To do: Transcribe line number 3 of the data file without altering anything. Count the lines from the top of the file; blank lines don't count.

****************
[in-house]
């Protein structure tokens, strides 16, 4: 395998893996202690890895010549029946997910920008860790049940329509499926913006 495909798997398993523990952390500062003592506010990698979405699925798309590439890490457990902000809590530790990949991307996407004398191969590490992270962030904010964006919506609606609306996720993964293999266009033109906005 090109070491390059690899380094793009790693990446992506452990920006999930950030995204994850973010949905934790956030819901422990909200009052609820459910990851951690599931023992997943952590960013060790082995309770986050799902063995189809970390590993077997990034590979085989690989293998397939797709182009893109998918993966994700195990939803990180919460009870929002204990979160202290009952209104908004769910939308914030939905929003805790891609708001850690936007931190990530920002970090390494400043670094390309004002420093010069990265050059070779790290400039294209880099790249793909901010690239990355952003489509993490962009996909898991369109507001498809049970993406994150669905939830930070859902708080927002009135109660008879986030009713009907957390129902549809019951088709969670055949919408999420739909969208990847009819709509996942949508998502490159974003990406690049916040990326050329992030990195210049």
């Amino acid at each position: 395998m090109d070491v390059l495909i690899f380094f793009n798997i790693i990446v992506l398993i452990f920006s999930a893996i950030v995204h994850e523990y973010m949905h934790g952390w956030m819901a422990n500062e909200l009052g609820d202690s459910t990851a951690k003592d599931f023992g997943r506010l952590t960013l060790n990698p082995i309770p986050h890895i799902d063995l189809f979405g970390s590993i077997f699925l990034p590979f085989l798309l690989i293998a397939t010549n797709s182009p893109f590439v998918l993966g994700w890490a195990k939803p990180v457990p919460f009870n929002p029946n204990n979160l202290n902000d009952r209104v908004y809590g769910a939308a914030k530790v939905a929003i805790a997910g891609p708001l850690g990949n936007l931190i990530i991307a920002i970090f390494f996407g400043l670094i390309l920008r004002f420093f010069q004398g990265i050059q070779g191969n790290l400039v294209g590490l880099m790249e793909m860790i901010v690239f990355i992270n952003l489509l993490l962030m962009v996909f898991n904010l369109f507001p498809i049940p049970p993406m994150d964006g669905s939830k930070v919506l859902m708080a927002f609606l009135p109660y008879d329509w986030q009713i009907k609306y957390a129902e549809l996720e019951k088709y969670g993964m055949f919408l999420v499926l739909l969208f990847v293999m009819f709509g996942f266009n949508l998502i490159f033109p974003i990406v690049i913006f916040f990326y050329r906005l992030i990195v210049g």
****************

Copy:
């Amino acid at each position: 395998m090109d070491v390059l495909i690899f380094f793009n798997i790693i990446v992506l398993i452990f920006s999930a893996i950030v995204h994850e523990y973010m949905h934790g952390w956030m819901a422990n500062e909200l009052g609820d202690s459910t990851a951690k003592d599931f023992g997943r506010l952590t960013l060790n990698p082995i309770p986050h890895i799902d063995l189809f979405g970390s590993i077997f699925l990034p590979f085989l798309l690989i293998a397939t010549n797709s182009p893109f590439v998918l993966g994700w890490a195990k939803p990180v457990p919460f009870n929002p029946n204990n979160l202290n902000d009952r209104v908004y809590g769910a939308a914030k530790v939905a929003i805790a997910g891609p708001l850690g990949n936007l931190i990530i991307a920002i970090f390494f996407g400043l670094i390309l920008r004002f420093f010069q004398g990265i050059q070779g191969n790290l400039v294209g590490l880099m790249e793909m860790i901010v690239f990355i992270n952003l489509l993490l962030m962009v996909f898991n904010l369109f507001p498809i049940p049970p993406m994150d964006g669905s939830k930070v919506l859902m708080a927002f609606l009135p109660y008879d329509w986030q009713i009907k609306y957390a129902e549809l996720e019951k088709y969670g993964m055949f919408l999420v499926l739909l969208f990847v293999m009819f709509g996942f266009n949508l998502i490159f033109p974003i990406v690049i913006f916040f990326y050329r906005l992030i990195v210049g």